On most UNIX systems passing an open file between processes can be easily done for child/parent processes by fork(); however I need to share a fd "after" the child was already forked.

I've found some webpages telling me that sendmsg() may work for arbitary processes; but that seems very OS dependent and complex. The portlisten seems like the best example I can find, but I'd prefer a good wrapper library like libevent that hides all the magic of kqueue, pool, ....

Does anyone know if there's some library (and portable way) to do this?


2 Answers 2


Your best bet is to try sending the file descriptor over a Unix domain socket. This is described in Stephens, and in a few places on the web, but I can dig up code for you if you ask nicely.

This will be pretty portable these days; a lot of the things considered "non-portable" way back when (such as mmap!) are extremely common now. If you need to be more portable than "most systems these days," you've got a lot of interesting issues ahead of you, but possibly if you tell us more about what you're doing and what platforms you're working on (perhaps non-Unix POSIX platforms?) we might be able to help out.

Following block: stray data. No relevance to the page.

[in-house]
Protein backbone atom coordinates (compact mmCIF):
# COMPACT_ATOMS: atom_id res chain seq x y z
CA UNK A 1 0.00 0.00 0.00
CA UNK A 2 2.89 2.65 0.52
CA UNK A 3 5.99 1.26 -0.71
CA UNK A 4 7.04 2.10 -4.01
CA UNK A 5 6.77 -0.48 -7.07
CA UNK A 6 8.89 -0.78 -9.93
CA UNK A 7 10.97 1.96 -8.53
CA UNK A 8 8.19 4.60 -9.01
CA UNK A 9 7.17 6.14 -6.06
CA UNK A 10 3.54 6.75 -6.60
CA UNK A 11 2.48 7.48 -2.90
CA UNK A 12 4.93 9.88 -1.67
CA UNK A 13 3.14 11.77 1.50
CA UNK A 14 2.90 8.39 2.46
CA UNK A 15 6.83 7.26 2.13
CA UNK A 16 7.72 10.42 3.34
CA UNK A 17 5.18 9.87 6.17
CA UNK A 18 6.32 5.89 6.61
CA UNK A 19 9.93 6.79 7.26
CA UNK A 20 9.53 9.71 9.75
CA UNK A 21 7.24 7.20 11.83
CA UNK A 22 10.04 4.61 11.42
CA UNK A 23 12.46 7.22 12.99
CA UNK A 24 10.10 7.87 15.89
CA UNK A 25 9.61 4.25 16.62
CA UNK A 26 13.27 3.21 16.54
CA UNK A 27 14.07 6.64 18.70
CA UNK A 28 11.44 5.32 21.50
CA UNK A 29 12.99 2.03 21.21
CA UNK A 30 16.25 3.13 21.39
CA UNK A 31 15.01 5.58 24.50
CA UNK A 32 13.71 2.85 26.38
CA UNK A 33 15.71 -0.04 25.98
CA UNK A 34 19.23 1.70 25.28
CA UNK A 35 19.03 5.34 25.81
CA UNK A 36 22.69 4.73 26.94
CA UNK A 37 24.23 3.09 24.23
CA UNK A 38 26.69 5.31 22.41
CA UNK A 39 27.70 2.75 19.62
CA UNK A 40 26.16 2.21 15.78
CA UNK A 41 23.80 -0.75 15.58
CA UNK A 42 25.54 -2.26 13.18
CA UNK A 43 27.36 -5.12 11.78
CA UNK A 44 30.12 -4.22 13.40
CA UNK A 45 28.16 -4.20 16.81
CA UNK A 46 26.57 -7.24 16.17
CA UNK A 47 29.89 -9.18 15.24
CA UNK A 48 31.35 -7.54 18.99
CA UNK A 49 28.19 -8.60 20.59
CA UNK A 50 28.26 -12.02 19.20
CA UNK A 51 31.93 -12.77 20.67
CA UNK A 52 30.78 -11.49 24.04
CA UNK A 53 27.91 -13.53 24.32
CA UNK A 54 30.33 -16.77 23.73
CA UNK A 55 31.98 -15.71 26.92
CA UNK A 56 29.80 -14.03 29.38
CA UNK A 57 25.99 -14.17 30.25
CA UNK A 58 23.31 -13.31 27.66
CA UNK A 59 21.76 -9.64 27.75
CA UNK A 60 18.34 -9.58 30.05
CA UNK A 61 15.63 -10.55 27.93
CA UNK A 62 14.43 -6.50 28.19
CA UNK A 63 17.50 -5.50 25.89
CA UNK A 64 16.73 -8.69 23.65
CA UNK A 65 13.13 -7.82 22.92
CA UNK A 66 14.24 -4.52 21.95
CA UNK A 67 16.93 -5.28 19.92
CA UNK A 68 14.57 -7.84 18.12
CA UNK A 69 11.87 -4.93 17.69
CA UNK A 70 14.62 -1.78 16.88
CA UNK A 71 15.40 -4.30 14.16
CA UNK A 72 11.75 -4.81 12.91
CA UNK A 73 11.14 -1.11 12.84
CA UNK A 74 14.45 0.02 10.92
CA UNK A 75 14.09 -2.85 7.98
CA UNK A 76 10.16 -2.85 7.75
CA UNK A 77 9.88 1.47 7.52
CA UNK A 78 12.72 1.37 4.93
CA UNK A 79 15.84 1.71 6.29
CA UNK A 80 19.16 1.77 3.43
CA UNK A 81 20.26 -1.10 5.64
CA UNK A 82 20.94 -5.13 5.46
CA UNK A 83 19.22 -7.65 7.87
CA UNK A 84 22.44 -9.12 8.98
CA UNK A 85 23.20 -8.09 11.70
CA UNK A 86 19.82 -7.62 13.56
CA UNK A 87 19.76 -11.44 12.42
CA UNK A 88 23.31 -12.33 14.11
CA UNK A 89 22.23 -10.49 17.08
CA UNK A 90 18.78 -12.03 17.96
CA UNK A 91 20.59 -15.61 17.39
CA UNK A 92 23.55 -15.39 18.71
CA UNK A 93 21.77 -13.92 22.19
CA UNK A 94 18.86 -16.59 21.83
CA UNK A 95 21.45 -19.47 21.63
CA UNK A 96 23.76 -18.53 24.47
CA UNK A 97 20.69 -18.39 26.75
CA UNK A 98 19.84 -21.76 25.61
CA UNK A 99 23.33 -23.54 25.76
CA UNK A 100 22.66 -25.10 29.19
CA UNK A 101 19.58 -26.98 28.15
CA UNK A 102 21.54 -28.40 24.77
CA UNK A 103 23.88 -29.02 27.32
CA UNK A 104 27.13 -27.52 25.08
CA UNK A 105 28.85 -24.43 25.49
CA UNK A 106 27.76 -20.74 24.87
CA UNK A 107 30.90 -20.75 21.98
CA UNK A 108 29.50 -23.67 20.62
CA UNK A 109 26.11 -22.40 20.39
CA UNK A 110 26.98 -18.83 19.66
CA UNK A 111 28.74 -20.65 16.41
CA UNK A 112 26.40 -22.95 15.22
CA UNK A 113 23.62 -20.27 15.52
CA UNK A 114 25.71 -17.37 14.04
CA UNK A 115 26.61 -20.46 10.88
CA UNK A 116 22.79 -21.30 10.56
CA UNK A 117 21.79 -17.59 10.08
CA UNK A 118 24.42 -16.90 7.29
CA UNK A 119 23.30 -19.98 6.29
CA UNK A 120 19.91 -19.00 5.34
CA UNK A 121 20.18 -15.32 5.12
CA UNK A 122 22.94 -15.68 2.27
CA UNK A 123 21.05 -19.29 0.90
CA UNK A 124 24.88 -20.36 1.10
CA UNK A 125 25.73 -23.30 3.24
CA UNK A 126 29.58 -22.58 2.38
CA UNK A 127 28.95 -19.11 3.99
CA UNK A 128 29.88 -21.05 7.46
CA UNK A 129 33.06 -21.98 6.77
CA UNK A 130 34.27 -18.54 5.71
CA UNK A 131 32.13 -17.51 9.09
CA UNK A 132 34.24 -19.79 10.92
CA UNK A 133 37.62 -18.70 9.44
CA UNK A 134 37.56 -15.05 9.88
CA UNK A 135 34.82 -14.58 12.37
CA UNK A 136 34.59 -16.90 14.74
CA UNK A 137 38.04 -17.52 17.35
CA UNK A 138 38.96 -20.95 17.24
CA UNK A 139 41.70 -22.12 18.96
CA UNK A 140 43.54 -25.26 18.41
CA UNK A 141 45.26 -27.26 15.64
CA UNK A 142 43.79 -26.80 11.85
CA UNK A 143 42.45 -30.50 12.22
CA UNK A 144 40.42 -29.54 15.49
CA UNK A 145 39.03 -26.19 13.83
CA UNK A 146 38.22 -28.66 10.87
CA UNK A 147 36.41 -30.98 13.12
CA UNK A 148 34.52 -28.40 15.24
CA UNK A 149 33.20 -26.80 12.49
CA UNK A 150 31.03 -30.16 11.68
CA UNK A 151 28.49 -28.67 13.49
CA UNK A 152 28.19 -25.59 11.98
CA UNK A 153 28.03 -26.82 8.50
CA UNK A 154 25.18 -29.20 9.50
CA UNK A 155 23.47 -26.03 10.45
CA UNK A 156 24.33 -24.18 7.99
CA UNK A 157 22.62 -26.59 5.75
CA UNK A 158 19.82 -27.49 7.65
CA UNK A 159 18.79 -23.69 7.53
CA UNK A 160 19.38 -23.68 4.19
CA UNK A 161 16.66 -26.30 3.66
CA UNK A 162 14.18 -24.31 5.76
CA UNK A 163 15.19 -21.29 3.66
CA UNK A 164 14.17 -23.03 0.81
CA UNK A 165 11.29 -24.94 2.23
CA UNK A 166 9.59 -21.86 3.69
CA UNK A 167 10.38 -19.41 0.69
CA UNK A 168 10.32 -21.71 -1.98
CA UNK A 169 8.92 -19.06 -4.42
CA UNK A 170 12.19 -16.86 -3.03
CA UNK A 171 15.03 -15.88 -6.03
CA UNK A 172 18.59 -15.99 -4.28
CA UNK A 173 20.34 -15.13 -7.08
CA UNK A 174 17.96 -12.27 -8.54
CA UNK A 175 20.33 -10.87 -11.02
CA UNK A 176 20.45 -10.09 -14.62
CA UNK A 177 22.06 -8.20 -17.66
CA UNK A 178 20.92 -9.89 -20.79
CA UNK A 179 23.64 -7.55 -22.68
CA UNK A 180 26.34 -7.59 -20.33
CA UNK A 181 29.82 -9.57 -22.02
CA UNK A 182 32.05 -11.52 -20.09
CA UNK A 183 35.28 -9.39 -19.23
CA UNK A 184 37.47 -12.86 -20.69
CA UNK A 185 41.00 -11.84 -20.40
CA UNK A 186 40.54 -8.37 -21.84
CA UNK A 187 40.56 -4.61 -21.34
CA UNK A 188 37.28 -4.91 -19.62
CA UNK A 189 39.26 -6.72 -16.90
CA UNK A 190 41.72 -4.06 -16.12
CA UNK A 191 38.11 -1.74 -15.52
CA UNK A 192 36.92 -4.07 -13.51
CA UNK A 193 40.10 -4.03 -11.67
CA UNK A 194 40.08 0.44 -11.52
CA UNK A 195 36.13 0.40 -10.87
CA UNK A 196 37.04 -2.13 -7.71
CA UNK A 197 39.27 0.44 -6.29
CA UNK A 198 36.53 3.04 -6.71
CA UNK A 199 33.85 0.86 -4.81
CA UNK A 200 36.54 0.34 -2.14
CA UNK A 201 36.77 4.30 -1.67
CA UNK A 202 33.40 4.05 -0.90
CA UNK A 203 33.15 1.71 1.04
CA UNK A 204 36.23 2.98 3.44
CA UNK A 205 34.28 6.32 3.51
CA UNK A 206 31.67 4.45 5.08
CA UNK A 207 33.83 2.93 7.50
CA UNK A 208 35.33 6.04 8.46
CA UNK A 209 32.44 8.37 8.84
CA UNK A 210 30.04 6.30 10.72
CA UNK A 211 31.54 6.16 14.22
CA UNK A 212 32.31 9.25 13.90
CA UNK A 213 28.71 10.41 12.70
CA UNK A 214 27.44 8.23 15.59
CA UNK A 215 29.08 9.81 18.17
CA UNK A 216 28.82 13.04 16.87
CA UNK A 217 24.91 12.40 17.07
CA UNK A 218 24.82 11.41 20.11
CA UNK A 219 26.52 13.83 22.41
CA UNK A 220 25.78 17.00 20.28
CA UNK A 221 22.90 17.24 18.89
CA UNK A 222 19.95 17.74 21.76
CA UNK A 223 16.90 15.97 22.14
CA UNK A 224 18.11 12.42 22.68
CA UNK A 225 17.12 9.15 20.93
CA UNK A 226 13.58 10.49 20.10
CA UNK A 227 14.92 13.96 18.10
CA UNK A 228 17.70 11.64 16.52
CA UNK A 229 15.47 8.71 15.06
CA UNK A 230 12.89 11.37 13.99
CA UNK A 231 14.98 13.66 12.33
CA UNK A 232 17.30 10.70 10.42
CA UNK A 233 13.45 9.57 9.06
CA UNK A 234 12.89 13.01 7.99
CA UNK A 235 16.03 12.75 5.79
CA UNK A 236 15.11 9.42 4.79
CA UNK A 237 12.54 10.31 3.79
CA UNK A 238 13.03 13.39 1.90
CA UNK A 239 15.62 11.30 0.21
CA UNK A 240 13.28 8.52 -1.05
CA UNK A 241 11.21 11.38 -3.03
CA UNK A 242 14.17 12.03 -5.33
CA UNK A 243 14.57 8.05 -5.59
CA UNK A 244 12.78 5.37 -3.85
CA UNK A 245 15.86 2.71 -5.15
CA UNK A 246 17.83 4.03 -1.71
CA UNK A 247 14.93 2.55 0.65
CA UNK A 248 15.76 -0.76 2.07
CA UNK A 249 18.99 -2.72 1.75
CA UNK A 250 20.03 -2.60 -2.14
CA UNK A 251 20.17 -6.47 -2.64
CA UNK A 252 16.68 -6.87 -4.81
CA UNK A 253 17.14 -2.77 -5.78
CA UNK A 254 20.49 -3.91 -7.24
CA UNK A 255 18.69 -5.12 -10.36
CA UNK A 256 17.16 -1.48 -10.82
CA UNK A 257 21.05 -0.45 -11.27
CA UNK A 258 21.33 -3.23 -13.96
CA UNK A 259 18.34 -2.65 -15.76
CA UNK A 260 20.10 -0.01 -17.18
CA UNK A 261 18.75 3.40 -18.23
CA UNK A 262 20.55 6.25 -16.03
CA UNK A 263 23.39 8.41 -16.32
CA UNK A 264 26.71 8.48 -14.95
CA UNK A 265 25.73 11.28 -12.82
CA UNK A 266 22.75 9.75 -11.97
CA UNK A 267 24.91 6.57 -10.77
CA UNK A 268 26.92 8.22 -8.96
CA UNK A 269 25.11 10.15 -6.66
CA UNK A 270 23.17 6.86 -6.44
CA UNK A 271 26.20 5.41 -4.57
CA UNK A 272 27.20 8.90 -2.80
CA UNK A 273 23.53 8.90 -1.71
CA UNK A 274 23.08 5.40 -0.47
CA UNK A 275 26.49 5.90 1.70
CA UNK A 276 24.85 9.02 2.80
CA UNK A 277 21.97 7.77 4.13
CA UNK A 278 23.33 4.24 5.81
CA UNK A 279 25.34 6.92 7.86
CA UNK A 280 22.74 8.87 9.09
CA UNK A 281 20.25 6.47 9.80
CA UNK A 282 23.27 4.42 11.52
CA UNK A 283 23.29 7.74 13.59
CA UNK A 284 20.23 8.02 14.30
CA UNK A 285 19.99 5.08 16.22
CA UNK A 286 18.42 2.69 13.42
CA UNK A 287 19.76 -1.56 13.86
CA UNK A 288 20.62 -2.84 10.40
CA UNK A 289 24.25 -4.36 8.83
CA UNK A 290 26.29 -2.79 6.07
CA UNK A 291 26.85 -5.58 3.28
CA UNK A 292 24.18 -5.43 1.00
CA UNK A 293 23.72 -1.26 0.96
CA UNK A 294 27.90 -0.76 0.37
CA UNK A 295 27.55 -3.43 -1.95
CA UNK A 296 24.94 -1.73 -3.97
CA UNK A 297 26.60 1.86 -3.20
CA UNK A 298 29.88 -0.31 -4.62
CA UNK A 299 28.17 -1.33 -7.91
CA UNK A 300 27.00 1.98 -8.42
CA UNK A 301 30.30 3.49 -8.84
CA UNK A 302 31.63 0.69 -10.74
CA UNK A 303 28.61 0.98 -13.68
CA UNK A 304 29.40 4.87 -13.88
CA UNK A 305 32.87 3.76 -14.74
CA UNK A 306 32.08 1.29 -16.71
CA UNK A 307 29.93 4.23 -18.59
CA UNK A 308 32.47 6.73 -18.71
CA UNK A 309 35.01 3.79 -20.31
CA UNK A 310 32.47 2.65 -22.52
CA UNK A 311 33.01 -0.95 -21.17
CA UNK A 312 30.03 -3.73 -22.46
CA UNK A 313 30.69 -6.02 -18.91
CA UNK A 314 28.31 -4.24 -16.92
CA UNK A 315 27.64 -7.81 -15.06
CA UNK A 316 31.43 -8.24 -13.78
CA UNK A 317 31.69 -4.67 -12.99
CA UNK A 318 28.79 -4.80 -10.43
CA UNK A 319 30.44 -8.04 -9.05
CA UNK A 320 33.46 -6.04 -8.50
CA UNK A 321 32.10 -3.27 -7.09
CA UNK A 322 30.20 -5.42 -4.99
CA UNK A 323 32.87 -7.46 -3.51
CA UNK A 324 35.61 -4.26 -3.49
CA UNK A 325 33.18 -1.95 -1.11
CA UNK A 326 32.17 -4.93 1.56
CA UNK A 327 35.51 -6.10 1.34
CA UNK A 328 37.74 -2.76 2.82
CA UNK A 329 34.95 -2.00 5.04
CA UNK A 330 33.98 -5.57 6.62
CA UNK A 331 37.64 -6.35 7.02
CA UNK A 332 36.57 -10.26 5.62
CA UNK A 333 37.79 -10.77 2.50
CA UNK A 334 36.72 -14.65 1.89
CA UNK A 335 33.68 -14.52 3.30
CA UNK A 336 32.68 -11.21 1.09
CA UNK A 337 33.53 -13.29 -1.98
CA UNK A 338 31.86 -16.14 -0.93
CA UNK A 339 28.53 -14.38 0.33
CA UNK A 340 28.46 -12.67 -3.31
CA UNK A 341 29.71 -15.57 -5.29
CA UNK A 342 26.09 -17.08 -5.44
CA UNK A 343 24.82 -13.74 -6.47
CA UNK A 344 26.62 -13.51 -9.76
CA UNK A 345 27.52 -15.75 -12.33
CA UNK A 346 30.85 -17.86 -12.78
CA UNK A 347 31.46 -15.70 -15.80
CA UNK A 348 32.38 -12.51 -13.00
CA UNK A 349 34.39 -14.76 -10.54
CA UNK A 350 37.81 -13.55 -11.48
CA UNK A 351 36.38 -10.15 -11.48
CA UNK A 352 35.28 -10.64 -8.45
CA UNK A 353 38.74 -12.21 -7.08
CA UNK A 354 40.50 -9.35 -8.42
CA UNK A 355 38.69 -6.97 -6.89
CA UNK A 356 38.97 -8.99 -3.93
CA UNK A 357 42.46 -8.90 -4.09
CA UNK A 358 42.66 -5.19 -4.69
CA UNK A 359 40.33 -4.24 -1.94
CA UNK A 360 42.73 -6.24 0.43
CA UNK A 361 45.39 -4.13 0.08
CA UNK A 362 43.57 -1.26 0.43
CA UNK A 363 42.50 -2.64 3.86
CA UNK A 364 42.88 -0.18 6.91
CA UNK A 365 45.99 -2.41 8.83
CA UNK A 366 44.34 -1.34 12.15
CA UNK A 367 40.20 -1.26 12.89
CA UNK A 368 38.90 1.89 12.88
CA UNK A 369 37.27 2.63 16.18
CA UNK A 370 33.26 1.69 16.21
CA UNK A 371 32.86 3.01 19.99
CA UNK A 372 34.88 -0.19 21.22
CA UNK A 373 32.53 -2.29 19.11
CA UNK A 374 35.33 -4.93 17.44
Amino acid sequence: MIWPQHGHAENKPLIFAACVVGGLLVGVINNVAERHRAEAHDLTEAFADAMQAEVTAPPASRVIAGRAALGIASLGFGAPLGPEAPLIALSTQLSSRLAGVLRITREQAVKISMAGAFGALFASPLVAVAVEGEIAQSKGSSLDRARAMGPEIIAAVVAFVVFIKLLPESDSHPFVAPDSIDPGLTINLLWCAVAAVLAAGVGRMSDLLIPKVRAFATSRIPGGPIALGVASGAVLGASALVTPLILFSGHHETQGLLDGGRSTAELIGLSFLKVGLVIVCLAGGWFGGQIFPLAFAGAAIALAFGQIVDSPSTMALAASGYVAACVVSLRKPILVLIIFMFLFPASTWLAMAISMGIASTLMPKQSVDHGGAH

• 1
    I still have a question in using the sendmsg(). I thought putting domain socket as the first parameter is enough, but seems like I still have to fill the msghdr.msg_name as the sockaddr_un of the domain socket - why? anyway to prevent it?
    – Francis
    May 26, 2009 at 18:33

There is a Unix domain socket-based mechanism for transferring file descriptors (such as sockets - which cannot be memory mapped, of course) between processes - using the sendmsg() system call.

You can find more in Stevens (as mentioned by Curt Sampson), and also at Wikipedia.

You can find a much more recent question with working code at Sending file descriptor by Linux socket.

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